Photos by Don Torino. Left to right: Aster, Trumpent Vine, Obedient
It’s beginning to feel very diffrent at DeKorte Park now. Despite the above normal temperatures one, can feel summer slowly fading away. The leaves are slowly beginning to show their autumn russets, reds and yellows, the morning breeze is a little crisper, and even the clouds now take on their fall shades, putting us on notice that change of the season will soon be here.
The very last blossoms of the Purple Coneflowers and Rudbeckia still hang on to the last in anticipation of the butterflies and Bumble Bees that still depend on them . The many dried seed heads that will remain erect for the months to come will also provide food for birds like Goldfinch and Song Sparrows as autumn arrives and winter sets in.
The Ruby-throated Hummingbirds continue their amazing, grueling journey searching for flowers that still hold sustenance like the beautiful orange blooms of the Trumpet Vines. These blooms continue on with their beautiful yet stubborn flowers that still refuse to give in to the coming season.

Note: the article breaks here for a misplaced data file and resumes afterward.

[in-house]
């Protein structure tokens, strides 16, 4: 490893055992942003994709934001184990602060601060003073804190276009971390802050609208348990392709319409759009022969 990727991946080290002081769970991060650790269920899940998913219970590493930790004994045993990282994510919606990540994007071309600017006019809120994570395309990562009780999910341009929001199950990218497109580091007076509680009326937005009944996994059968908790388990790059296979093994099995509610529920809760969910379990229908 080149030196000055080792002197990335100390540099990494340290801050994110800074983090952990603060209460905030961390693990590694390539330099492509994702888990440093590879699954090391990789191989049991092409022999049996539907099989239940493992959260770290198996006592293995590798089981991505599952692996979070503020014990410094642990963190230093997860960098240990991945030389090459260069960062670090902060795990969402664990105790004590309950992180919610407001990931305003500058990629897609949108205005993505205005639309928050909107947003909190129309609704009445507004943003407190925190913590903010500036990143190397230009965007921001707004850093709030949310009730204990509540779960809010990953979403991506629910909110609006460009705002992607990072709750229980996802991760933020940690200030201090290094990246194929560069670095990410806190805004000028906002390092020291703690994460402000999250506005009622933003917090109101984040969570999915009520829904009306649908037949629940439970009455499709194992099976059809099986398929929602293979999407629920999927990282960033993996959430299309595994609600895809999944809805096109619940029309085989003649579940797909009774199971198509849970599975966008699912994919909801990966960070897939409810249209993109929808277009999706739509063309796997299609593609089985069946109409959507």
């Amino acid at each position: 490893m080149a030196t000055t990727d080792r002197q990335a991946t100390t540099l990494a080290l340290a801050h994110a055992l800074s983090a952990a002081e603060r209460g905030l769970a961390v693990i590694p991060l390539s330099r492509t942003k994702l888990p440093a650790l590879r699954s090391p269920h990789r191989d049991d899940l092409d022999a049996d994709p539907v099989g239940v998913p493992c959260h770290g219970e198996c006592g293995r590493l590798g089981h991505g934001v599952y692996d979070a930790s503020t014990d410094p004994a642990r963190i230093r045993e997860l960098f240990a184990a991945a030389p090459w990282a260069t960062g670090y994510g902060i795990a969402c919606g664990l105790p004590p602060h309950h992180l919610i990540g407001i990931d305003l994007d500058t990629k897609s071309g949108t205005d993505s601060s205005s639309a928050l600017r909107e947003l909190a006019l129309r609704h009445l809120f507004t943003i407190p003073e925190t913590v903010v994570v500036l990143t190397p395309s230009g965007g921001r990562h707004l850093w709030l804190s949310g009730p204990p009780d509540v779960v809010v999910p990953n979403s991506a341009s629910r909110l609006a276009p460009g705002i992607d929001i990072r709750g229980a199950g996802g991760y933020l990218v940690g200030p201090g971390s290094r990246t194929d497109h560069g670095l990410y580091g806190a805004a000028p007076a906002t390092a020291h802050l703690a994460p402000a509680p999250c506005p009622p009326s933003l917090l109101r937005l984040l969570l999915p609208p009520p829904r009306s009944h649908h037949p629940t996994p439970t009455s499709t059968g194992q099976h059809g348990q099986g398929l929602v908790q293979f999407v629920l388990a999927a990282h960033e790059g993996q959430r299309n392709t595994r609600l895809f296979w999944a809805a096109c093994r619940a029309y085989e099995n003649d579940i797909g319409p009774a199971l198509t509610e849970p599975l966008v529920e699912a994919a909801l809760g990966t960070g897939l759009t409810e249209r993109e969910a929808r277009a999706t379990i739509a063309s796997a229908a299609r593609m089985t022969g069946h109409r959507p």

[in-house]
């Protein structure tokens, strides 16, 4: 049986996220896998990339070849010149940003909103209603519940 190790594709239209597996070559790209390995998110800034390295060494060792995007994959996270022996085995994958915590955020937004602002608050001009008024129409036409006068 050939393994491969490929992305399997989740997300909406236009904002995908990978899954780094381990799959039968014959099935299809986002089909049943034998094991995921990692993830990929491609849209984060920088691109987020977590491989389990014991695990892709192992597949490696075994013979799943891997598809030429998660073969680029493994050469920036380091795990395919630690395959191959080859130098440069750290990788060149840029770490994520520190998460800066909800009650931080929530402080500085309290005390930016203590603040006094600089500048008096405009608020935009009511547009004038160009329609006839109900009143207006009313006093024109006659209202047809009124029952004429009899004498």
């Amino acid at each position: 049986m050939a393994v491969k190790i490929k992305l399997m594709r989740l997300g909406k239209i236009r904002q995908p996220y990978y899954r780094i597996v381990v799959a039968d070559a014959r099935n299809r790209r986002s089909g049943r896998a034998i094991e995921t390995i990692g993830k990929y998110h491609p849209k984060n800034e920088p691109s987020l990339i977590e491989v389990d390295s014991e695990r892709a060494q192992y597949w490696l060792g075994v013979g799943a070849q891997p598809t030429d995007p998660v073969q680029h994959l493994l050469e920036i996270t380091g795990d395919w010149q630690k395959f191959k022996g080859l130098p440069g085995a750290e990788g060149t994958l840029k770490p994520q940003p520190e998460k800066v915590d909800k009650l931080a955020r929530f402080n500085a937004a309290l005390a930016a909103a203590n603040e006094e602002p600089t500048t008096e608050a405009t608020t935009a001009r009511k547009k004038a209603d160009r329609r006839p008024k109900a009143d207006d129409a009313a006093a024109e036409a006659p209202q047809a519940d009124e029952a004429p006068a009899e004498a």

The Goldenrods now glow like a gilded oasis against the greens and browns of September. The Goldenrod is a vital nectar source for migrating Monarch Butterflies as well and many other pollinators. The insects that are attracted to the Goldenrods will help birds like Common Yellowthroats, Phoebes, and Redstarts on their long migration south.
The Asters hold on to their beautiful purple flowers when most all other flowers have long disappeared – the purple flowers surround Jill’s Garden for the many species of Skipper Butterflies that are attracted like a magnet to the brilliant, nectar rich blooms. The Bumble Bees and Honey Bees utilize this splendid little flower until fall turns too cold for them to continue.
The Obedient plant is still standing strong and vivid, waiting patiently for the last hummingbirds of summer just as the last blooms now begin to fade.
The last flowers of Summer hang on as an acknowledgment to the wildlife that has endured. They stay to embrace all of the Bees, birds, and butterflies together as one ecosystem, they allow them to survive and flourish, and create a new generation while inspiring us to believe that life will always continue.
The last flowers of summer give us the faith that what remains will bring new life even after they are long gone. Soon the last flowers of summer will be just a memory, but they will bring the Goldfinch through the long winter, allow the Monarch to return in Spring, and help remind us that in every season what we achieve now will help life begin once again.